Disability Affects All

Despite the fact that people of all races, ethnicities, genders, sexual orientations, etc., have disabilities, the films evaluated in this study do not show it.

The study found that disability representation skewed male, White and older. In fact, when looking at all of 102 speaking characters with disabilities, 67.6% were male, 66% were White and 59.6% were 40 years of age or older.

Just nine characters were under 12 and just 14 characters were between the ages of 12 and 20, further stigmatizing children with disabilities by erasure. This is important to children with disabilities who want to see themselves reflected on screen as well as for other children to learn to be accepting of people different than themselves.

Of these 100 top-grossing films of 2019, just three disabled characters are part of the LGBTQ community. Looking at the 5-year, 500 movie sample, just seven disabled characters are part of the LGBTQ community. None of the speaking characters with a disability were transgender.

These results, unfortunately, have been consistent across the five years that USC has included disability in their study. Therefore, even when films include disability, most films erase the diverse experiences and voices of the disability community.

“These findings suggest that continuing to push forward on, issues of disability is essential, but with an eye toward intersectionality,” the study states.

Looking Behind the Camera

While the USC study examines representation by gender and race behind the camera as well, there are no statistics provided for people with disabilities. According to the study, the researchers pulled information for above the line positions behind the camera from per film, as well as online sources such as Variety Insight and Studio System. “In cases where judgments were difficult or impossible to ascertain (i.e., no online information about identity), we contacted the individual in question or members of their creative team (e.g., agent),” the study explains. Currently, no major production company tracks disability status for any of its employees, so the data does not yet exist. This information also is not typically listed on sites such as, Variety Insight and Studio System.

More authentic disability stories will not be portrayed on film until there are more people with disabilities hired in all roles behind the camera. For the past two years, RespectAbility has been running a Lab specifically for diverse entertainment professionals with disabilities working behind the camera, ensuring a pipeline of talent for these roles.

Comparing Studios

The USC study also released data by studio. According to the data, 40 percent of 20th Century Fox’s films include a lead or co-lead with a disability. According to USC, “this was assessed as an attribute that was present or absent for the character and does not reflect whether the disability was the focus of the story.” Furthermore, 25% of Lionsgate’s films and 22% each from the Walt Disney Company and Paramount each have 22% included a lead or co-lead with a disability.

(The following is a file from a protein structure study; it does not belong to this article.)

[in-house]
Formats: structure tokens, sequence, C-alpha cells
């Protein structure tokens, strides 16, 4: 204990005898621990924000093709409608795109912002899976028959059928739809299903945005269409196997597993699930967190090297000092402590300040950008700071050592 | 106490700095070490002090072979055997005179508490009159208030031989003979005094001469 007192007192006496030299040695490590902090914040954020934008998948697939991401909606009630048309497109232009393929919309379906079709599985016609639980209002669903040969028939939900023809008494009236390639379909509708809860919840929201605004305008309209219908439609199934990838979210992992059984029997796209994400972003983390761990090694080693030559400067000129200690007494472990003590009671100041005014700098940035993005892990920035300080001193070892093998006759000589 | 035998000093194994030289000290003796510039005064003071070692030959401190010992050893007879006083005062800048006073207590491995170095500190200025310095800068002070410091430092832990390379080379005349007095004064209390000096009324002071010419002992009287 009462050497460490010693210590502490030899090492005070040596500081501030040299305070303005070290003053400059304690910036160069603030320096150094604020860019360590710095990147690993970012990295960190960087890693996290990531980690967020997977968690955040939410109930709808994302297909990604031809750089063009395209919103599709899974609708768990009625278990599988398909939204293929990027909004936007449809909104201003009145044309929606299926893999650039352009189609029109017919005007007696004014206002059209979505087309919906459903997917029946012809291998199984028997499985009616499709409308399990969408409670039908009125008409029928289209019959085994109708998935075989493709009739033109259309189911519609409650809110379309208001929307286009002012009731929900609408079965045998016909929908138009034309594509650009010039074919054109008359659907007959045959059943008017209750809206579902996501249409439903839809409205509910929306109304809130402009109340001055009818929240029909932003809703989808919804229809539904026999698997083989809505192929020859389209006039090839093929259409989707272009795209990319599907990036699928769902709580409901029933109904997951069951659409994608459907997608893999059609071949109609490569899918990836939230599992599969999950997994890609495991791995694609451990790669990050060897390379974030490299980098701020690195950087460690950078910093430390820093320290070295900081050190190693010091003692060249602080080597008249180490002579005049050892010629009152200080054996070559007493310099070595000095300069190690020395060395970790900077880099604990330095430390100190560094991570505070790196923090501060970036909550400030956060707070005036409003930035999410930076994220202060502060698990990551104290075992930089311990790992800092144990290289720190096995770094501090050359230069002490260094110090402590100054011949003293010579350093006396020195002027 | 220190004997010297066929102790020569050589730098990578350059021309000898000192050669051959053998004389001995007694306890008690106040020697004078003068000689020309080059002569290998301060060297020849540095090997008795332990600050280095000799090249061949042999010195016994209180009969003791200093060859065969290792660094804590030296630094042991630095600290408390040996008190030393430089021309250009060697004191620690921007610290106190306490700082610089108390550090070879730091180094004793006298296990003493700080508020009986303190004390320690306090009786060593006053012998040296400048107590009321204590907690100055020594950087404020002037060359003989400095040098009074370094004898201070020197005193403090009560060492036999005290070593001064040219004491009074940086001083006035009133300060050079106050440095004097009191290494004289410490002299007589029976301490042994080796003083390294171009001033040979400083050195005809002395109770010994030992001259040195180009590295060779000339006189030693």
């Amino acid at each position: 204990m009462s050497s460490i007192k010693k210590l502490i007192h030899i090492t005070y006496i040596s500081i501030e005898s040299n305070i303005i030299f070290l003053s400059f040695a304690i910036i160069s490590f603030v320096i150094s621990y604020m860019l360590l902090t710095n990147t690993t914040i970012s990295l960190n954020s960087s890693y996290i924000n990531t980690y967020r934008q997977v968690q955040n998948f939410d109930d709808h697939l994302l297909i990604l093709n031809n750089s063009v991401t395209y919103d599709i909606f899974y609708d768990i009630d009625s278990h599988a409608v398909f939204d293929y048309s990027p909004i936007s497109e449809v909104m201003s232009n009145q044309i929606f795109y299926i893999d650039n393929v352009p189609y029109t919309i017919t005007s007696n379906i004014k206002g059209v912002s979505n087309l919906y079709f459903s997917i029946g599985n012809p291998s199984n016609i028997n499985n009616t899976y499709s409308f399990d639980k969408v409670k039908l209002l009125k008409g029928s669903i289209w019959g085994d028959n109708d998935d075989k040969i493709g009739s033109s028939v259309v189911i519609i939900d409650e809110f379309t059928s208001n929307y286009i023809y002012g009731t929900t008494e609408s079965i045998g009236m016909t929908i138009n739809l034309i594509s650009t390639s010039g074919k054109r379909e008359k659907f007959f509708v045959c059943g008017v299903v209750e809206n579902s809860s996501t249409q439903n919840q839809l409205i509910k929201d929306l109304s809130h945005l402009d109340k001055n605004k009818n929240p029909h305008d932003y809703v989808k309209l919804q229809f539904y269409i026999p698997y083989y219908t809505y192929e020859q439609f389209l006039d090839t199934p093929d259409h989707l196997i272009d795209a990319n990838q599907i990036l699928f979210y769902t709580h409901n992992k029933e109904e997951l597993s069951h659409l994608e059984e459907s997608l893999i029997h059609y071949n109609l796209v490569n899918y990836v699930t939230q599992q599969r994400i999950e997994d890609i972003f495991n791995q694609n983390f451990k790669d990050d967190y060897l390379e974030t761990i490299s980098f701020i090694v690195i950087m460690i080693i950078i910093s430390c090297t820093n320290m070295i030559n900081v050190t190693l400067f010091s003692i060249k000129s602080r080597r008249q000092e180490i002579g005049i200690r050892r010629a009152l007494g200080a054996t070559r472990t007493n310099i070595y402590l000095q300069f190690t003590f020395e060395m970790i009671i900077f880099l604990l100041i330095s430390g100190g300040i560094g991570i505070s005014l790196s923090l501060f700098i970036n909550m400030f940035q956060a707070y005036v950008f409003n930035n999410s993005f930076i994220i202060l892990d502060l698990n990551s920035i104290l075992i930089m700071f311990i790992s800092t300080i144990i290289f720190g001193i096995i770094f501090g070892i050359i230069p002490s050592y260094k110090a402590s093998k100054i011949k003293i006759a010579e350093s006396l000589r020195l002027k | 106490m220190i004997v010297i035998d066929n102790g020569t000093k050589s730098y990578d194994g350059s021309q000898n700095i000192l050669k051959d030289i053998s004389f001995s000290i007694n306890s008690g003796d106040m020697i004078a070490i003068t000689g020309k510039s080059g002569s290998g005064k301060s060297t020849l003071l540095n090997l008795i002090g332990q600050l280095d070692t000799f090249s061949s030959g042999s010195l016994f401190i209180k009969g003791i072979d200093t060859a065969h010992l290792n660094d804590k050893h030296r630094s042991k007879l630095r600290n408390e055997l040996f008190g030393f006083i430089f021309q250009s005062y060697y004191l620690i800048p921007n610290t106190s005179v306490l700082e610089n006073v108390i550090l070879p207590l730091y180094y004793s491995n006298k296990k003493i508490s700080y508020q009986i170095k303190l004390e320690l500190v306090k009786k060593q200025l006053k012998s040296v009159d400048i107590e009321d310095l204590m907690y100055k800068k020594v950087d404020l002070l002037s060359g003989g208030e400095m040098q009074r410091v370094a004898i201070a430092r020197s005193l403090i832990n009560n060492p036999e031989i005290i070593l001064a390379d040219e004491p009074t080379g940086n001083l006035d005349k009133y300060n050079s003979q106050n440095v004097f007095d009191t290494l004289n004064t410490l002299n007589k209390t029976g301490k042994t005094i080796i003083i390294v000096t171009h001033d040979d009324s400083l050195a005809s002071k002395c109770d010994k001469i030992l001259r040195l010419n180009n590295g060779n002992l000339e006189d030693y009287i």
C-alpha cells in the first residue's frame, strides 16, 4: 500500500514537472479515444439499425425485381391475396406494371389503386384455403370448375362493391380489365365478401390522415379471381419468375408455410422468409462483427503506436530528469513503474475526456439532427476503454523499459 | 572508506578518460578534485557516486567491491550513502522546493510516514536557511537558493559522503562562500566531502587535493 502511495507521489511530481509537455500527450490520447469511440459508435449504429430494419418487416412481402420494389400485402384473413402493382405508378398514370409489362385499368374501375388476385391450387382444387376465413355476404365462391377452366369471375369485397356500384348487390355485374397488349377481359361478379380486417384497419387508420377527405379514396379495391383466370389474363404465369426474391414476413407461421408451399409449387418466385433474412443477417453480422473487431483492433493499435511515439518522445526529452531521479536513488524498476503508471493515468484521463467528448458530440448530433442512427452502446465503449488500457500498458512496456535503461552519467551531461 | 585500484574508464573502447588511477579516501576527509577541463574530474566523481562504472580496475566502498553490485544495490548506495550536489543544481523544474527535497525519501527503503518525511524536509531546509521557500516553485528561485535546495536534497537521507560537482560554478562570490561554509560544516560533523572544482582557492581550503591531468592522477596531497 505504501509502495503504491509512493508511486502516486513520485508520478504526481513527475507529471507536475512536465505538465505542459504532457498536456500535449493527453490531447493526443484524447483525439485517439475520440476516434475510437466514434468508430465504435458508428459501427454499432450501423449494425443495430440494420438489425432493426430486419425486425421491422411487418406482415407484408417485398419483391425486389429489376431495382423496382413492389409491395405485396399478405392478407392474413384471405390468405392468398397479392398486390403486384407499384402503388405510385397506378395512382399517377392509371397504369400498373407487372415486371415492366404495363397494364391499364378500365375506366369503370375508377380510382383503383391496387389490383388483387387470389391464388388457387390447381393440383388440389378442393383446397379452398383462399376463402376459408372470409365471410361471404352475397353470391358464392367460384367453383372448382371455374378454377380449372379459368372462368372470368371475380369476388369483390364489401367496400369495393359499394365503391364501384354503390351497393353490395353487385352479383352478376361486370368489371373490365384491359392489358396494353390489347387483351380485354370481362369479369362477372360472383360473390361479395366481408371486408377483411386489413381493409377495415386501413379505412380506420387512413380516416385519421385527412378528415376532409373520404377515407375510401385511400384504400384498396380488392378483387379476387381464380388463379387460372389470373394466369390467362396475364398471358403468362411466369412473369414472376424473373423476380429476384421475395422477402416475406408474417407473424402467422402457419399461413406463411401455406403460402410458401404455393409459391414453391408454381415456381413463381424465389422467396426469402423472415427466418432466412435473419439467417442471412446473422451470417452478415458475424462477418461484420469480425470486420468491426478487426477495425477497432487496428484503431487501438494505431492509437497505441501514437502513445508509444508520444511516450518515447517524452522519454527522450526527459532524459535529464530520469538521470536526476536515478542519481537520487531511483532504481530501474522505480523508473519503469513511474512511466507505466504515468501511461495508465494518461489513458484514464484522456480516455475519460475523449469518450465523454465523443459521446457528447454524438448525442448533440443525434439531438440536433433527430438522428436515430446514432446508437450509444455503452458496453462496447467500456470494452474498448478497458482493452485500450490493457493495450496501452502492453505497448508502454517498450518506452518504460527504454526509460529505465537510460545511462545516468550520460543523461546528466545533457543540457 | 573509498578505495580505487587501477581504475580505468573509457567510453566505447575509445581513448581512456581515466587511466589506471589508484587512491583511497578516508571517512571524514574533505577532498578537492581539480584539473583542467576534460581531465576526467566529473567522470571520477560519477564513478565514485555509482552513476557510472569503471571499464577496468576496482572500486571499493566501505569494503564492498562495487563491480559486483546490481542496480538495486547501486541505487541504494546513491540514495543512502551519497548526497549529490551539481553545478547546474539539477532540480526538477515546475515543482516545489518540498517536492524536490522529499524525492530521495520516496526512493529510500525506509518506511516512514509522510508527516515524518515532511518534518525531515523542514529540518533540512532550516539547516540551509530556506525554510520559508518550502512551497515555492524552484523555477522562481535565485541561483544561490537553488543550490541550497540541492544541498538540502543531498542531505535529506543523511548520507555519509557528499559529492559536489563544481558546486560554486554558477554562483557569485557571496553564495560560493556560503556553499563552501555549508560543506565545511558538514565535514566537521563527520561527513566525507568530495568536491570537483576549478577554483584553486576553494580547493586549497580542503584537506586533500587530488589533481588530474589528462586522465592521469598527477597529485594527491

When examining the percentage of speaking characters with a disability, Lionsgate led with 3% while each of the other studios came in at 2%. However, when comparing proportional representation to the number of people with a disability in the U.S., all of the studios came in at zero.

“With the market size of the extended disability community being 63%, opening the inclusion umbrella is not just the right thing to do,” added Appelbaum. “It also is economically smart, as the disability market is valued at more than $1 trillion, according to Nielsen.”

Meet the Author

Lauren Appelbaum

Lauren Appelbaum is the Vice President, Communications, of RespectAbility, a nonprofit organization fighting stigmas and advancing opportunities for and with people with disabilities, and managing editor of The RespectAbility Report, a publication at the intersection of disability and politics. Previously she was a digital researcher with the NBC News political unit. As an individual with an acquired invisible disability - Reflex Sympathetic Dystrophy - she writes about the intersection of disability, employment, Hollywood and politics. From entertainment professionals to presidential campaigns, journalists to philanthropists, she conducts trainings on the why and how to be more inclusive and accessible. Behind the scenes in the entertainment industry, Appelbaum engages decision makers and creatives to improve the quality and number of authentic, diverse and inclusive presentations of people with disabilities on TV and film so audiences can see people with disabilities as vital contributors in America and around the world. She and her team have consulted on projects with Amazon, Disney/ABC Television, NBCUniversal, Netflix, and The Walt Disney Studios, among others. Appelbaum also enriches the pool of disabled talent in Hollywood by nurturing and connecting them to those who can assist with their careers, both on the creative and business sides of the industry. She is the author of The Hollywood Disability Inclusion Toolkit, which was created to help entertainment professionals to be as inclusive of people with disabilities as possible, and the creator of an innovative Lab Program for entertainment professionals with disabilities working behind the camera. To reach her, email